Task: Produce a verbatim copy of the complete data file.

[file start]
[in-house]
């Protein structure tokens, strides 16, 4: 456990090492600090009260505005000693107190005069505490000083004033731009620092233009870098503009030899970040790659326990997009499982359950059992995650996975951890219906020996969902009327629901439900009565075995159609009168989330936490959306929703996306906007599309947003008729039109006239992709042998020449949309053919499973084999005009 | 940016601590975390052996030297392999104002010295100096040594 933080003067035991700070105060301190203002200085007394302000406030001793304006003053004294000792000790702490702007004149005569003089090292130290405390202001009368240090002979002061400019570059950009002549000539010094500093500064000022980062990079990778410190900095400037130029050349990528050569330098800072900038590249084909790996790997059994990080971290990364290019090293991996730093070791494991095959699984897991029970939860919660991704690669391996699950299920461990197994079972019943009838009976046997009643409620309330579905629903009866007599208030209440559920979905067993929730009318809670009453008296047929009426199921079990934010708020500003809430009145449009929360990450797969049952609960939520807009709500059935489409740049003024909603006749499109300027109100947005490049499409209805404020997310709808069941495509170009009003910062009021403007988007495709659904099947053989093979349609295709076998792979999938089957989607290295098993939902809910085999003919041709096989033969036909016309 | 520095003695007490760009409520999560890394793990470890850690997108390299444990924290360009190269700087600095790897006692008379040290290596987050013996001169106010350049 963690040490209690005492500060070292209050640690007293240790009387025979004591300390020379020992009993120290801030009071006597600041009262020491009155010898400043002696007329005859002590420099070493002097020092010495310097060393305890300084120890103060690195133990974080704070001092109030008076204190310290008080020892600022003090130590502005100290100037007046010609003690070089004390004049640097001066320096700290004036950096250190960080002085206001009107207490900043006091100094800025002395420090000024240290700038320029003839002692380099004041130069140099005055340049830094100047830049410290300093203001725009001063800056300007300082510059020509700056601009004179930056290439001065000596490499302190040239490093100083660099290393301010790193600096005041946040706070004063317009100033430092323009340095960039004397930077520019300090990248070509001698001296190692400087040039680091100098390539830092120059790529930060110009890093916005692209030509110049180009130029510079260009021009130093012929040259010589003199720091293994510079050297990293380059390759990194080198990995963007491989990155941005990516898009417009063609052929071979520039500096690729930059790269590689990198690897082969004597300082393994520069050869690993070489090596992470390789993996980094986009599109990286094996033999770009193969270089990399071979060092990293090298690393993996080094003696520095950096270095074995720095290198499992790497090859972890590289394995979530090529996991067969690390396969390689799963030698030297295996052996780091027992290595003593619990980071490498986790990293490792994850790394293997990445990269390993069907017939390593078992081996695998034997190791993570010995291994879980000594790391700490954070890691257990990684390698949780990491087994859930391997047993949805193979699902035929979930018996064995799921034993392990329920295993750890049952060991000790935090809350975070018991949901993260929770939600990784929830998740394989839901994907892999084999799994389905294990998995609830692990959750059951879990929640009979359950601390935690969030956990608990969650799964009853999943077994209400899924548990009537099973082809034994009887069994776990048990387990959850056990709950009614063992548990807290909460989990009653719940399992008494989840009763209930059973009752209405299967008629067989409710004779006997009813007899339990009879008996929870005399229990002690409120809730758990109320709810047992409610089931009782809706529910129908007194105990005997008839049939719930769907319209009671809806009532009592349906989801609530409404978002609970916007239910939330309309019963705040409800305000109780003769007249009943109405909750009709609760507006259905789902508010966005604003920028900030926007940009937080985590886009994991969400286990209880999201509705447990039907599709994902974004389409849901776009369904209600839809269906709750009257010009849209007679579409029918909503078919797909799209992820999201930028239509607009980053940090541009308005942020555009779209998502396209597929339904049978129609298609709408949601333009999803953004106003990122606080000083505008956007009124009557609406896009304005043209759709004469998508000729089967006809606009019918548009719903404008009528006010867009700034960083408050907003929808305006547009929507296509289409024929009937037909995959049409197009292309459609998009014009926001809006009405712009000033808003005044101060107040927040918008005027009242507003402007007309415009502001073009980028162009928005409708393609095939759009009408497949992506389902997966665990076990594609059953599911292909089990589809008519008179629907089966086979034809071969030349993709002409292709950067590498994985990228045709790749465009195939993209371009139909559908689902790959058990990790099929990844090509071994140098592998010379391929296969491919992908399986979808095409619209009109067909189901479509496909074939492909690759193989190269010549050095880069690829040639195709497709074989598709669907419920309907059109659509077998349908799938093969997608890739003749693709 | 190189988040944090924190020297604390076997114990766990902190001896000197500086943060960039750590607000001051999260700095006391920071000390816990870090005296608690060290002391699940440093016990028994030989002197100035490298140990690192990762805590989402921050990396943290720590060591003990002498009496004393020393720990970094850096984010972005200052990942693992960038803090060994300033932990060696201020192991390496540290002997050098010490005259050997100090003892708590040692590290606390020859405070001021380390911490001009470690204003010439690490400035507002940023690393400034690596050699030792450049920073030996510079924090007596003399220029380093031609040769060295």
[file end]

[in-house]
């Protein structure tokens, strides 16, 4: 456990090492600090009260505005000693107190005069505490000083004033731009620092233009870098503009030899970040790659326990997009499982359950059992995650996975951890219906020996969902009327629901439900009565075995159609009168989330936490959306929703996306906007599309947003008729039109006239992709042998020449949309053919499973084999005009 | 940016601590975390052996030297392999104002010295100096040594 933080003067035991700070105060301190203002200085007394302000406030001793304006003053004294000792000790702490702007004149005569003089090292130290405390202001009368240090002979002061400019570059950009002549000539010094500093500064000022980062990079990778410190900095400037130029050349990528050569330098800072900038590249084909790996790997059994990080971290990364290019090293991996730093070791494991095959699984897991029970939860919660991704690669391996699950299920461990197994079972019943009838009976046997009643409620309330579905629903009866007599208030209440559920979905067993929730009318809670009453008296047929009426199921079990934010708020500003809430009145449009929360990450797969049952609960939520807009709500059935489409740049003024909603006749499109300027109100947005490049499409209805404020997310709808069941495509170009009003910062009021403007988007495709659904099947053989093979349609295709076998792979999938089957989607290295098993939902809910085999003919041709096989033969036909016309 | 520095003695007490760009409520999560890394793990470890850690997108390299444990924290360009190269700087600095790897006692008379040290290596987050013996001169106010350049 963690040490209690005492500060070292209050640690007293240790009387025979004591300390020379020992009993120290801030009071006597600041009262020491009155010898400043002696007329005859002590420099070493002097020092010495310097060393305890300084120890103060690195133990974080704070001092109030008076204190310290008080020892600022003090130590502005100290100037007046010609003690070089004390004049640097001066320096700290004036950096250190960080002085206001009107207490900043006091100094800025002395420090000024240290700038320029003839002692380099004041130069140099005055340049830094100047830049410290300093203001725009001063800056300007300082510059020509700056601009004179930056290439001065000596490499302190040239490093100083660099290393301010790193600096005041946040706070004063317009100033430092323009340095960039004397930077520019300090990248070509001698001296190692400087040039680091100098390539830092120059790529930060110009890093916005692209030509110049180009130029510079260009021009130093012929040259010589003199720091293994510079050297990293380059390759990194080198990995963007491989990155941005990516898009417009063609052929071979520039500096690729930059790269590689990198690897082969004597300082393994520069050869690993070489090596992470390789993996980094986009599109990286094996033999770009193969270089990399071979060092990293090298690393993996080094003696520095950096270095074995720095290198499992790497090859972890590289394995979530090529996991067969690390396969390689799963030698030297295996052996780091027992290595003593619990980071490498986790990293490792994850790394293997990445990269390993069907017939390593078992081996695998034997190791993570010995291994879980000594790391700490954070890691257990990684390698949780990491087994859930391997047993949805193979699902035929979930018996064995799921034993392990329920295993750890049952060991000790935090809350975070018991949901993260929770939600990784929830998740394989839901994907892999084999799994389905294990998995609830692990959750059951879990929640009979359950601390935690969030956990608990969650799964009853999943077994209400899924548990009537099973082809034994009887069994776990048990387990959850056990709950009614063992548990807290909460989990009653719940399992008494989840009763209930059973009752209405299967008629067989409710004779006997009813007899339990009879008996929870005399229990002690409120809730758990109320709810047992409610089931009782809706529910129908007194105990005997008839049939719930769907319209009671809806009532009592349906989801609530409404978002609970916007239910939330309309019963705040409800305000109780003769007249009943109405909750009709609760507006259905789902508010966005604003920028900030926007940009937080985590886009994991969400286990209880999201509705447990039907599709994902974004389409849901776009369904209600839809269906709750009257010009849209007679579409029918909503078919797909799209992820999201930028239509607009980053940090541009308005942020555009779209998502396209597929339904049978129609298609709408949601333009999803953004106003990122606080000083505008956007009124009557609406896009304005043209759709004469998508000729089967006809606009019918548009719903404008009528006010867009700034960083408050907003929808305006547009929507296509289409024929009937037909995959049409197009292309459609998009014009926001809006009405712009000033808003005044101060107040927040918008005027009242507003402007007309415009502001073009980028162009928005409708393609095939759009009408497949992506389902997966665990076990594609059953599911292909089990589809008519008179629907089966086979034809071969030349993709002409292709950067590498994985990228045709790749465009195939993209371009139909559908689902790959058990990790099929990844090509071994140098592998010379391929296969491919992908399986979808095409619209009109067909189901479509496909074939492909690759193989190269010549050095880069690829040639195709497709074989598709669907419920309907059109659509077998349908799938093969997608890739003749693709 | 190189988040944090924190020297604390076997114990766990902190001896000197500086943060960039750590607000001051999260700095006391920071000390816990870090005296608690060290002391699940440093016990028994030989002197100035490298140990690192990762805590989402921050990396943290720590060591003990002498009496004393020393720990970094850096984010972005200052990942693992960038803090060994300033932990060696201020192991390496540290002997050098010490005259050997100090003892708590040692590290606390020859405070001021380390911490001009470690204003010439690490400035507002940023690393400034690596050699030792450049920073030996510079924090007596003399220029380093031609040769060295």